Judy at Consent of the Governed has graduated her youngest child, and she posts some Homeschool Reflections after her 12-year journey. I love this post, which includes something we're all no doubt familiar with: "I can't even begin to tell you the ludicrous things I have heard, but no doubt if you are a homeschool parent, you have heard those ridiculous things as well. " Don't miss this one! No matter where you are in your journey, you'll appreciate Judy's reflections.

Then followed that beautiful season...
Filled was the air with a dreamy and magical light;
and the landscape
Lay as if new created in all the freshness of childhood.
~Henry Wadsworth Longfellow

Making friends requires effort on the part of the parents and the child, and Kim at Kim's Play Place suggests ways to make this happen in Finding Friends While Homeschooling.

I love lapbooks, and Maureen at Spell Out Loud has patterns for toddler-sized books at Little Lapbooks Jungle Puzzle. Adorable!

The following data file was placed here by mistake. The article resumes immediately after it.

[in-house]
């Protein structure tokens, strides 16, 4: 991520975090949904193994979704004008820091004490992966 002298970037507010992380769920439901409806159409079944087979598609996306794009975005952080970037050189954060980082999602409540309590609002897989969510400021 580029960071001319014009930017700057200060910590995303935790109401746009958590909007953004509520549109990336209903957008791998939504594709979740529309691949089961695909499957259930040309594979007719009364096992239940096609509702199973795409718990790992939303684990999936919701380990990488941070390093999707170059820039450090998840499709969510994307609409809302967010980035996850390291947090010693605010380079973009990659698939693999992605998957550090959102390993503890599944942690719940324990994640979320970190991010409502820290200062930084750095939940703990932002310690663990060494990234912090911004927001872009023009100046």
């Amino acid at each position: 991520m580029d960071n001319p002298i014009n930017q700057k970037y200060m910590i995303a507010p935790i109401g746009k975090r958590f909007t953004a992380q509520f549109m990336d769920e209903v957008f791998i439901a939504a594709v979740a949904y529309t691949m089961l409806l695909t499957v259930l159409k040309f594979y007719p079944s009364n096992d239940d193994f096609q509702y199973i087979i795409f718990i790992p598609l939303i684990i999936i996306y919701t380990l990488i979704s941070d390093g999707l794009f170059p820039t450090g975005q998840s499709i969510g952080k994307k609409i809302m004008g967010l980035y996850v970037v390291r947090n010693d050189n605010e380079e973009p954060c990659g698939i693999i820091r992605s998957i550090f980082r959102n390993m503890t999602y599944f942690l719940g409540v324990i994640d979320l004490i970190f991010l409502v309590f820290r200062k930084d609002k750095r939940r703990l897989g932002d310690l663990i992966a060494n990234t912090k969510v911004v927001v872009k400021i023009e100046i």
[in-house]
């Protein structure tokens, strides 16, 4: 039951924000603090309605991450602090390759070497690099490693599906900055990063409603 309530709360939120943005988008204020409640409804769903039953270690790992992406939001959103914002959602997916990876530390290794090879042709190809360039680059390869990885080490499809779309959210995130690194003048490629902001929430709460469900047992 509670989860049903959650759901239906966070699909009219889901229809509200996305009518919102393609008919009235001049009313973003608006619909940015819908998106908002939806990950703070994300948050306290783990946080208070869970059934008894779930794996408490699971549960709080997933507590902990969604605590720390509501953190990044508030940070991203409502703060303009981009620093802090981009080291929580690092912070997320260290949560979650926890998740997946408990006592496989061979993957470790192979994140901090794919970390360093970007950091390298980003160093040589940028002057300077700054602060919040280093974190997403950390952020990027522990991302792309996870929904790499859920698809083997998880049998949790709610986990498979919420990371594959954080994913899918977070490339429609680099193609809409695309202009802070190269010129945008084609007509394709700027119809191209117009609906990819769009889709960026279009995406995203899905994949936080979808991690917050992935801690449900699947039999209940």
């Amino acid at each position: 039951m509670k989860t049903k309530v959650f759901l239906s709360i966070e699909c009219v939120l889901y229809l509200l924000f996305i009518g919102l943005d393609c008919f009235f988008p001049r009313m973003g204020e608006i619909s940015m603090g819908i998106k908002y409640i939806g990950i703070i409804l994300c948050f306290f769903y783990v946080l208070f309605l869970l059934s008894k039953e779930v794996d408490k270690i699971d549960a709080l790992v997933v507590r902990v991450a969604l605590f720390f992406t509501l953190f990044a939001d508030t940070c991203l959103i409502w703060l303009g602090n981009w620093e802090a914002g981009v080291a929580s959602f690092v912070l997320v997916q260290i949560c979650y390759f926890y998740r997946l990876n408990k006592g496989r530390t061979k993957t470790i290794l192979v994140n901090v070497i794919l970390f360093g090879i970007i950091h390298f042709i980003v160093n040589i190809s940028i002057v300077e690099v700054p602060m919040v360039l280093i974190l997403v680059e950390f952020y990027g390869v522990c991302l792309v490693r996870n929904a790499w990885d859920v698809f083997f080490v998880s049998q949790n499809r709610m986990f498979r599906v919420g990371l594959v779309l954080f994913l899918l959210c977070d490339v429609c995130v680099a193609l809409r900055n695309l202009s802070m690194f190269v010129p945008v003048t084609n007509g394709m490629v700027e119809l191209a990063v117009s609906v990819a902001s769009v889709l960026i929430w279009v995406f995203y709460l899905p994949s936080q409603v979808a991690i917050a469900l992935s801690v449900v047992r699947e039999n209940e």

In the post Night Rider, Ms. Julie shares a criteria-based art lesson that incorporates American history and literature. I loved seeing the kids' drawings!

To see the Summer
Is Poetry,
though never in a Book it lie -

True Poems flee.

~Emily Dickinson

Lara at Texas Homesteader doesn't want her kids going off to college unprepared for taking care of themselves! She shares her ideas for starting them young in Raising Self-Sufficient Children.

Rana at Free to Learn and Loving It muses about her upcoming year in Making Plans: "I guess if someone were to ask they would be considered first graders. To me they are just my boy and girl who want to learn about everything. I'm going to try my hardest to help them find the answers to what they are asking about." Isn't that what it's all about?

Hot July brings cooling showers,
Apricots and gillyflowers.
- Sara Coleridge

Barbara Frank posts on what can become a detriment to homeschooling parents: "With so much personal revelation out there, it’s way too easy to compare your family and your homeschooling experience to others." She offers ways to have the right attitude when reading about other homeschooling families in Finding Ideas, Not Discouragement.